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Category: General | 2 Comments »

9 reasons not to do spec work — ever

December 8th, 2017 by Bob Bly

Recently, my friends at AWAI asked me to participate in a small
panel discussion about writing copy on spec.

Spec work means no money up front, no obligation on the part of
the client to use or even read your copy, and no obligation to
pay you a cent.

Because I am militantly anti-spec work, and not just for
copywriters, I had to prepare for the discussion with a quick
outline of my anti-spec arguments — and here they are:

#1–No skin in the game.

The potential client who asks you to work on spec has no “skin in
the game.”

Without a financial commitment, he can abandon the project at any
time — no skin off his nose.

If he does so, you, by comparison, have just wasted your valuable
time.

#2–No respect.

If a prospect thinks you are worth your salt, is serious, and can
afford you, she will hire you.

Asking you to work on spec means she isn’t convinced you can do
the job or are worth the fee you want to charge.

Who would want to work for such a client?

#3–Whim.

Because spec assignments are so ephemeral and iffy, many editors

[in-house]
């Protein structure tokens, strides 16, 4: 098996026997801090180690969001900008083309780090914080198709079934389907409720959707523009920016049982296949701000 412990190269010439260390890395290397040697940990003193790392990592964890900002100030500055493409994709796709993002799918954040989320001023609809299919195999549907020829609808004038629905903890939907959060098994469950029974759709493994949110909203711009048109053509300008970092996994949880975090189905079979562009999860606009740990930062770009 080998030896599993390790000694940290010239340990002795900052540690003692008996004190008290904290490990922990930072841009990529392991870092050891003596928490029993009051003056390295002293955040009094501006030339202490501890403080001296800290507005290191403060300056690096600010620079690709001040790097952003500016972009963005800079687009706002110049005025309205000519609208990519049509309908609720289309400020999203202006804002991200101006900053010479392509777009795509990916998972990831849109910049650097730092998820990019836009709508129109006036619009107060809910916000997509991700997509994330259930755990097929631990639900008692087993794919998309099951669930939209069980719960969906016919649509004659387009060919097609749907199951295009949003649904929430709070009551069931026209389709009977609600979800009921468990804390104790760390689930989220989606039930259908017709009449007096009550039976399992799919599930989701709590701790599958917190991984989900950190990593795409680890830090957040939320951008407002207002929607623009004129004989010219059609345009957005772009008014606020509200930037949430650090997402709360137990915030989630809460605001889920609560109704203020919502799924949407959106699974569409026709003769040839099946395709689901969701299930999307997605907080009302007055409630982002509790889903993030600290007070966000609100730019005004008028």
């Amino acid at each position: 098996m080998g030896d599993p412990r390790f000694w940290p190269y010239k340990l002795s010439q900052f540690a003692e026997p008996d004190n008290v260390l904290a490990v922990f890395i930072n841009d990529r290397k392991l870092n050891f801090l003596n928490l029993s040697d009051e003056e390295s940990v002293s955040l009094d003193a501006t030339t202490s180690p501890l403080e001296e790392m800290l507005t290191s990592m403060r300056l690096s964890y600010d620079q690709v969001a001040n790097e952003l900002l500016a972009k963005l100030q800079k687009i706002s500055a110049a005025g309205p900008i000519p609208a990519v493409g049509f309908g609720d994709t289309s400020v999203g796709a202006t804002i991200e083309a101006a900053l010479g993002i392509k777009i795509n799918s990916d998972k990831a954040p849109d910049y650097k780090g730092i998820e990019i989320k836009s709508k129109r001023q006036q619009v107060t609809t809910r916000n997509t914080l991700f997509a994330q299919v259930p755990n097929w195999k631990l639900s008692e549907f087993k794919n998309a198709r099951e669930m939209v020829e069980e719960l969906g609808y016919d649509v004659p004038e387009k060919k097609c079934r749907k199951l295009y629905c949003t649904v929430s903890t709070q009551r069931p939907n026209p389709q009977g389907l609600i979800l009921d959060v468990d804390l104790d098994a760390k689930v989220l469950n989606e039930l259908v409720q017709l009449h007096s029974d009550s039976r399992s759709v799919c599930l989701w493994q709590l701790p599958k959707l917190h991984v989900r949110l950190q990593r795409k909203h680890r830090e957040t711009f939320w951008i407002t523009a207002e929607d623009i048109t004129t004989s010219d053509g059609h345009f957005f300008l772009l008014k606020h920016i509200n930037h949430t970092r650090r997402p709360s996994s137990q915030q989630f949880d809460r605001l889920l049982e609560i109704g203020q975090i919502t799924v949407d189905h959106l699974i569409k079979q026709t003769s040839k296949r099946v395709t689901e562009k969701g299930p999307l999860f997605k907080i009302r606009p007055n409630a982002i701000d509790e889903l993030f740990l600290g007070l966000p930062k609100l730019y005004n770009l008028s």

and marketing managers will hire you on a whim, some without even
having a real assignment or, if they have one, with no intent on
giving it to you.

#4–Vanishing royalties.

One form of spec work is, “We will pay you nothing now, but if
your copy works, we’ll pay you a royalty or percentage of sales.”

Yes, but if the client decides not to go ahead and run the promotion, my
royalty will be zero.

#5–Audition.

Asking someone to do spec work is in essence asking them to
audition.

Can you imagine asking your local pizza place to make and deliver
a pizza to you, without charging you, with the promise that if you
like it, they will become your regular pizza restaurant?

#6–Not vetted.

Not all, but the vast majority of companies that ask freelancers
to work on spec are small ad agencies or business — little
operators you never heard of and know nothing about. Meaning they
are not vetted.

Why would you trust such a stranger, already making a
questionable request, to be good for the money?

#7–Promises, promises.

A common enticement is, “If this spec project works out, we’ll
have a ton of work to give you.”

Why would you want to work for a client who starts with you by
saying they have so little confidence in you they will only hire
you without pay or commitment?

#8–“We’re testing several writers and the winner gets hired and
some money.”

If I wanted to enter a contest, I’d enter a beauty contest —
though obviously, I’d lose.

I’m not here to enter contests. I’m here to work with clients who
hire me with a contract, an agreed-upon fee, and a retainer for
half up front.

#9–It’s no way to run a business.

This short video makes a compelling case for why it is neither
appropriate to ask vendors to supply service or goods on spec,
nor a good idea for vendors to provide services and goods on
spec:

Exceptions? Yes. But relatively few.

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Category: General | 5 Comments »